We come from the ancestors and the dead. They are our roots. They were once alive like we are, and one day we will join them in the land of the dead.
Today is Halloween, a celebration of ghosts, ghouls, and witches (and lots of candy). But tomorrow, November 1, is the Christian feast of All Saints. The next day, November 2, is the feast of All Souls, the day when we celebrate all those of our families who have joined the ancestors. This time of year belongs to Gede (pronounced “Geh-Day”), the Haitian Vodou lwa of the dead.
Venerating the dead and the ancestors is the world’s oldest religious practice. Traditionally, at this time of year, the veil that separates our world from the ancestral world is the thinnest, which means not only that it is easier for us to access the ancestors and dead, but also that it’s easier for them to access us.
What do Vodouisants believe about death? Most Vodou practitioners are Catholic, so the beliefs in heaven and hell are there. After someone dies, they can become a beloved ancestor and we can pray for them and to them, asking for their ongoing protection and wisdom. But there are those humans that died violently, that weren’t given a proper burial, that have since been forgotten by their families and friends. Instead of those lonely souls being condemned to wander eternity alone, Papa Gede takes them into the Gede family and they have a place in the Vodou pantheon.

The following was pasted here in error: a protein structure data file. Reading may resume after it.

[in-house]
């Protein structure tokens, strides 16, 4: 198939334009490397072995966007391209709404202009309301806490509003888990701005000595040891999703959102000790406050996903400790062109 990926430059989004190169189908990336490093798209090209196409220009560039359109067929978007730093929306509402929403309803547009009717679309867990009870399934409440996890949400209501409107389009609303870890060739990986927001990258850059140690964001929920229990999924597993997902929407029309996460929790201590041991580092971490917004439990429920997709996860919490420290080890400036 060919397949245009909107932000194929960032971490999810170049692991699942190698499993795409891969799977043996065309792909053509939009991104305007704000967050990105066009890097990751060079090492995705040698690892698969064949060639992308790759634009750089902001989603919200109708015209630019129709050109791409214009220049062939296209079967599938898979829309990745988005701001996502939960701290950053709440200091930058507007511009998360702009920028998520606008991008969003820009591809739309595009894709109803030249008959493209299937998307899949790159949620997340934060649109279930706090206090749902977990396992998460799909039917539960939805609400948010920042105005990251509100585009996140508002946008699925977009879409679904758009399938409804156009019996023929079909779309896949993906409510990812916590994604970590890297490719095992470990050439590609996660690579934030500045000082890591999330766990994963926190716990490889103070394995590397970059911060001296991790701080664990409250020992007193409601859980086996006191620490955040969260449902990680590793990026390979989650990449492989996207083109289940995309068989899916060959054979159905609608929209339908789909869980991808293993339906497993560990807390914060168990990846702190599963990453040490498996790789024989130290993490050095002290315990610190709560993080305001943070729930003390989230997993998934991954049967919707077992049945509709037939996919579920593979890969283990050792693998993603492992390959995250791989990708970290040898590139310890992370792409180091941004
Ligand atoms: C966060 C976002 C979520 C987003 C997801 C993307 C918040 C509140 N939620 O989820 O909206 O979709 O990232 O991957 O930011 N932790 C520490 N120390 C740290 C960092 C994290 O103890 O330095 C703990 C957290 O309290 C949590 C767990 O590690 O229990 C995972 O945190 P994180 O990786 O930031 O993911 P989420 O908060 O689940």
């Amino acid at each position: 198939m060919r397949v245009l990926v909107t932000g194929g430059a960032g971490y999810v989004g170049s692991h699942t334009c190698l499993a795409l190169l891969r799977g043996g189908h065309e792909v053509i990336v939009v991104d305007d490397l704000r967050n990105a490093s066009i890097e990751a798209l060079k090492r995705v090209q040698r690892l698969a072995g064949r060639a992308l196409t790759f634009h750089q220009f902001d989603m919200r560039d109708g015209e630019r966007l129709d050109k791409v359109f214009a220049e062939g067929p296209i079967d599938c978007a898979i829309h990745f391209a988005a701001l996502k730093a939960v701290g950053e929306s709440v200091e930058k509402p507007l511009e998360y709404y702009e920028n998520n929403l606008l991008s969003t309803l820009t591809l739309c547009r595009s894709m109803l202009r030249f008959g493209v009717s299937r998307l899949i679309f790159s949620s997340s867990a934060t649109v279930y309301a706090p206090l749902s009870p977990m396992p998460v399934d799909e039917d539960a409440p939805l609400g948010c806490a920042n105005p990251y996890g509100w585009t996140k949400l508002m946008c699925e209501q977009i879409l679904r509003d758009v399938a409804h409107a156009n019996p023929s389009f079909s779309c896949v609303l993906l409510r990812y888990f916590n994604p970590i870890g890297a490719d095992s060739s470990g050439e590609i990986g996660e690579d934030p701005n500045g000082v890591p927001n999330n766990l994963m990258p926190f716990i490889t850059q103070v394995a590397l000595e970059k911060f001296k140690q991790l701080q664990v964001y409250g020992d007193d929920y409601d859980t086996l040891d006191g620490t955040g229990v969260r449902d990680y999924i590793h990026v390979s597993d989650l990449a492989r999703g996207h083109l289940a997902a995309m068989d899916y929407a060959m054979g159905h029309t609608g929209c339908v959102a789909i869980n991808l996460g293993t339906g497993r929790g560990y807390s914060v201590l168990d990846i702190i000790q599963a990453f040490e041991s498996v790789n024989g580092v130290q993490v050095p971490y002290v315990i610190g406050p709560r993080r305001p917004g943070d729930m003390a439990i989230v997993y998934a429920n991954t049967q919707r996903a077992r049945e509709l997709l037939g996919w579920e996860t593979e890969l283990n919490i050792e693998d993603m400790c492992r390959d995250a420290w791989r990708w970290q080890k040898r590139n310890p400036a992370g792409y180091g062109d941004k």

You may have heard the name Baron Samedi (and that name is pronounced “Sahm-Dee”, by the way). He’s very popular in New Orleans as well as in Haiti. He’s often pictured as a skeletal man with a black top hat, a white or powdered face, and a cane. Barons (or “Bawon”, to give it the Haitian pronunciation) are the bosses of the Gede family and there are many of them; they all have different functions too. Think of it like the Ezili group of lwa: each Ezili has a different name and they do different things.
The saint that is associated with Gede in my lineage is St. Gerard Majella:
Note that he is a pale young man holding a cross, and note the skull in the lower left hand corner. Classic Gede imagery 🙂
During a Vodou fet, the Gede spirits can show up at any time during the fet; after all, death can come at any time. However, we *salute* Gede at the end of the evening. After what can be a long night of salutes, dancing, singing, and prayer, the antics of the Gede can be a lighthearted finish.